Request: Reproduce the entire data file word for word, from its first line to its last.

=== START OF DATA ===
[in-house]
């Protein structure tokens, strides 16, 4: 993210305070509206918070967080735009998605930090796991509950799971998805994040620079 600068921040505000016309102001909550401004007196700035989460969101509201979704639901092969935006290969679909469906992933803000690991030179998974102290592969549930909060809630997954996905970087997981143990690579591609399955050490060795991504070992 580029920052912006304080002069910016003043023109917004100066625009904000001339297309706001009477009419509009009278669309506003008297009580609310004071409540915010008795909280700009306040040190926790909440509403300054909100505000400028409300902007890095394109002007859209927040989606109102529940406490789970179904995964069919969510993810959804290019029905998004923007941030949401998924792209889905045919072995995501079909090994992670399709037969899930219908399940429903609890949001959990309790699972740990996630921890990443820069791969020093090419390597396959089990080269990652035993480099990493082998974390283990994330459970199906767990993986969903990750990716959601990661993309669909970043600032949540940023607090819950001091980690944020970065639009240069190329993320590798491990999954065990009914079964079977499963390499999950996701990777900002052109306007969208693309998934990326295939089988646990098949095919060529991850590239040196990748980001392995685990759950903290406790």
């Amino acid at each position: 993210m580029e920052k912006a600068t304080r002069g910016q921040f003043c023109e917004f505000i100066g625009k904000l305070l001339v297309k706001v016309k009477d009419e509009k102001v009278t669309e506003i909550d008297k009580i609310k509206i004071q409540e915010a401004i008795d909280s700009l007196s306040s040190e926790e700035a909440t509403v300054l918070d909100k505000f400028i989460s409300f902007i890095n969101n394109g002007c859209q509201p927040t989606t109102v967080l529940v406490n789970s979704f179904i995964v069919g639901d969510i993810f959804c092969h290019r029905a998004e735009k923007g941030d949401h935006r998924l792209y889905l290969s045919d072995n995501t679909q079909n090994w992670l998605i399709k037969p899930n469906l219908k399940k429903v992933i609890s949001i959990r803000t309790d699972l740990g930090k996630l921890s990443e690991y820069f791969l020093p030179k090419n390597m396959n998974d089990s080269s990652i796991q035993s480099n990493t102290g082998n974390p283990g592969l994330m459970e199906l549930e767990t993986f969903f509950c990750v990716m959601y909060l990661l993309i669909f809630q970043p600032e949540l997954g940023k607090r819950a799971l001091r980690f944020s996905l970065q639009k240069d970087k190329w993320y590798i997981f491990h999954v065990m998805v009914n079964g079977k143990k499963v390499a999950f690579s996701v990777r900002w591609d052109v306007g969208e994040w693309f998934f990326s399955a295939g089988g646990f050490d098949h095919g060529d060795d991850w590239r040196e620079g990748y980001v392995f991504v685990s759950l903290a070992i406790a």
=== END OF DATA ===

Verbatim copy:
[in-house]
């Protein structure tokens, strides 16, 4: 993210305070509206918070967080735009998605930090796991509950799971998805994040620079 600068921040505000016309102001909550401004007196700035989460969101509201979704639901092969935006290969679909469906992933803000690991030179998974102290592969549930909060809630997954996905970087997981143990690579591609399955050490060795991504070992 580029920052912006304080002069910016003043023109917004100066625009904000001339297309706001009477009419509009009278669309506003008297009580609310004071409540915010008795909280700009306040040190926790909440509403300054909100505000400028409300902007890095394109002007859209927040989606109102529940406490789970179904995964069919969510993810959804290019029905998004923007941030949401998924792209889905045919072995995501079909090994992670399709037969899930219908399940429903609890949001959990309790699972740990996630921890990443820069791969020093090419390597396959089990080269990652035993480099990493082998974390283990994330459970199906767990993986969903990750990716959601990661993309669909970043600032949540940023607090819950001091980690944020970065639009240069190329993320590798491990999954065990009914079964079977499963390499999950996701990777900002052109306007969208693309998934990326295939089988646990098949095919060529991850590239040196990748980001392995685990759950903290406790």
């Amino acid at each position: 993210m580029e920052k912006a600068t304080r002069g910016q921040f003043c023109e917004f505000i100066g625009k904000l305070l001339v297309k706001v016309k009477d009419e509009k102001v009278t669309e506003i909550d008297k009580i609310k509206i004071q409540e915010a401004i008795d909280s700009l007196s306040s040190e926790e700035a909440t509403v300054l918070d909100k505000f400028i989460s409300f902007i890095n969101n394109g002007c859209q509201p927040t989606t109102v967080l529940v406490n789970s979704f179904i995964v069919g639901d969510i993810f959804c092969h290019r029905a998004e735009k923007g941030d949401h935006r998924l792209y889905l290969s045919d072995n995501t679909q079909n090994w992670l998605i399709k037969p899930n469906l219908k399940k429903v992933i609890s949001i959990r803000t309790d699972l740990g930090k996630l921890s990443e690991y820069f791969l020093p030179k090419n390597m396959n998974d089990s080269s990652i796991q035993s480099n990493t102290g082998n974390p283990g592969l994330m459970e199906l549930e767990t993986f969903f509950c990750v990716m959601y909060l990661l993309i669909f809630q970043p600032e949540l997954g940023k607090r819950a799971l001091r980690f944020s996905l970065q639009k240069d970087k190329w993320y590798i997981f491990h999954v065990m998805v009914n079964g079977k143990k499963v390499a999950f690579s996701v990777r900002w591609d052109v306007g969208e994040w693309f998934f990326s399955a295939g089988g646990f050490d098949h095919g060529d060795d991850w590239r040196e620079g990748y980001v392995f991504v685990s759950l903290a070992i406790a």